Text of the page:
Effects of speaker gaze on spoken language comprehension: Task matters. Kreysa, H. & Knoeferle, P.
Effects of speaker gaze on spoken language comprehension: Task matters [pdf]Paper  abstract   bibtex   
Listeners can use speakers' gaze to anticipate upcoming refer-ents. We examined whether this listener benefit is affected by different comprehension subtasks. A video-taped speaker re-ferred to depicted characters, using either a subject-verb-object or a non-canonical object-verb-subject German sentence. She shifted gaze once from the pre-verbal to the post-verbal refer-ent, a behavior that could allow listeners to anticipate which character would be mentioned next. We recorded participants' eye movements to the characters during comprehension, as well as post-sentence verification times on whether a sub-sequent schematic depiction correctly highlighted the patient (Experiment 1) or the thematic role relations of the sentence (Experiment 2). Sentence structure affected response times only when verifying thematic roles. The eye movement data also showed reliable differences between tasks, regarding ef-fects of sentence structure and their modulation by speaker gaze. We argue that processing accounts of situated compre-hension must consider task effects on the allocation of visual attention.
@article{
 title = {Effects of speaker gaze on spoken language comprehension: Task matters},
 type = {article},
 keywords = {eye tracking Attention modulation across tasks,speaker gaze,spoken sentence comprehension,syntactic structuring,task effects},
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 created = {2017-09-01T15:53:29.505Z},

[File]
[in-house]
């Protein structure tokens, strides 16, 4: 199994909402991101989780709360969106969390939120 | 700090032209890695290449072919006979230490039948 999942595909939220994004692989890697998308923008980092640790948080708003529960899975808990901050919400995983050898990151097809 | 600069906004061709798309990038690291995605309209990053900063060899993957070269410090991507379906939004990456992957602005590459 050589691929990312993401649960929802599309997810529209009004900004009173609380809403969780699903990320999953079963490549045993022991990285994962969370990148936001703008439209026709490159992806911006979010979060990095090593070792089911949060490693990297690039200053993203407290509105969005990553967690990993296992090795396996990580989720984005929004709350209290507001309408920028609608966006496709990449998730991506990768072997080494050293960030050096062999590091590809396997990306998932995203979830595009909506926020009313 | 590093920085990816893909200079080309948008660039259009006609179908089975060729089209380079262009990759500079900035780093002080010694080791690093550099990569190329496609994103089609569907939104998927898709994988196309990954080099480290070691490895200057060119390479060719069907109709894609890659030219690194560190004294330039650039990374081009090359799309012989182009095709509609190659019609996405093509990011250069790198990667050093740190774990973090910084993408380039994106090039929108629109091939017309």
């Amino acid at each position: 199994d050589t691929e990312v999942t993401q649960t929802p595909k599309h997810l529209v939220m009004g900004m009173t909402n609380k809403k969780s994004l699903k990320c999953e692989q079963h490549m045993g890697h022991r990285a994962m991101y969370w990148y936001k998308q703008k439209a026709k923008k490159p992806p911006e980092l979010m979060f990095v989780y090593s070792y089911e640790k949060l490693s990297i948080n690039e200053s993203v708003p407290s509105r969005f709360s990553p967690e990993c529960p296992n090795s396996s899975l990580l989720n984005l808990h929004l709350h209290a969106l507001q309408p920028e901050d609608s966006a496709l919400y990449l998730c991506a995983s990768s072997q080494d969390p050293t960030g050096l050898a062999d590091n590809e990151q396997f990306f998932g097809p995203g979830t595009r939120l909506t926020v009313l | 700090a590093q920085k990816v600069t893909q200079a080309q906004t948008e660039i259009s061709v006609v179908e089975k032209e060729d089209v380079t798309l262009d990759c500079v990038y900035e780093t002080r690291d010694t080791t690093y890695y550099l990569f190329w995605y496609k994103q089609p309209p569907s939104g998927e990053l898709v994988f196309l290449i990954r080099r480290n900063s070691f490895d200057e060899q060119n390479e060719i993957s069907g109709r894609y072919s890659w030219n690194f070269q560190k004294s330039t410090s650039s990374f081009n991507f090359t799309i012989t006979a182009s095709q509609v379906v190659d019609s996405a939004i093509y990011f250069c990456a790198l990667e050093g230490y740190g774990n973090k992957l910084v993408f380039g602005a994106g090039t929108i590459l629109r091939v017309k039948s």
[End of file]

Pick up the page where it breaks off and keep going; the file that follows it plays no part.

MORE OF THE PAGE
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 last_modified = {2017-09-01T15:53:29.609Z},
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 abstract = {Listeners can use speakers' gaze to anticipate upcoming refer-ents. We examined whether this listener benefit is affected by different comprehension subtasks. A video-taped speaker re-ferred to depicted characters, using either a subject-verb-object or a non-canonical object-verb-subject German sentence. She shifted gaze once from the pre-verbal to the post-verbal refer-ent, a behavior that could allow listeners to anticipate which character would be mentioned next. We recorded participants' eye movements to the characters during comprehension, as well as post-sentence verification times on whether a sub-sequent schematic depiction correctly highlighted the patient (Experiment 1) or the thematic role relations of the sentence (Experiment 2). Sentence structure affected response times only when verifying thematic roles. The eye movement data also showed reliable differences between tasks, regarding ef-fects of sentence structure and their modulation by speaker gaze. We argue that processing accounts of situated compre-hension must consider task effects on the allocation of visual attention.},
 bibtype = {article},
 author = {Kreysa, Helene and Knoeferle, Pia}
}
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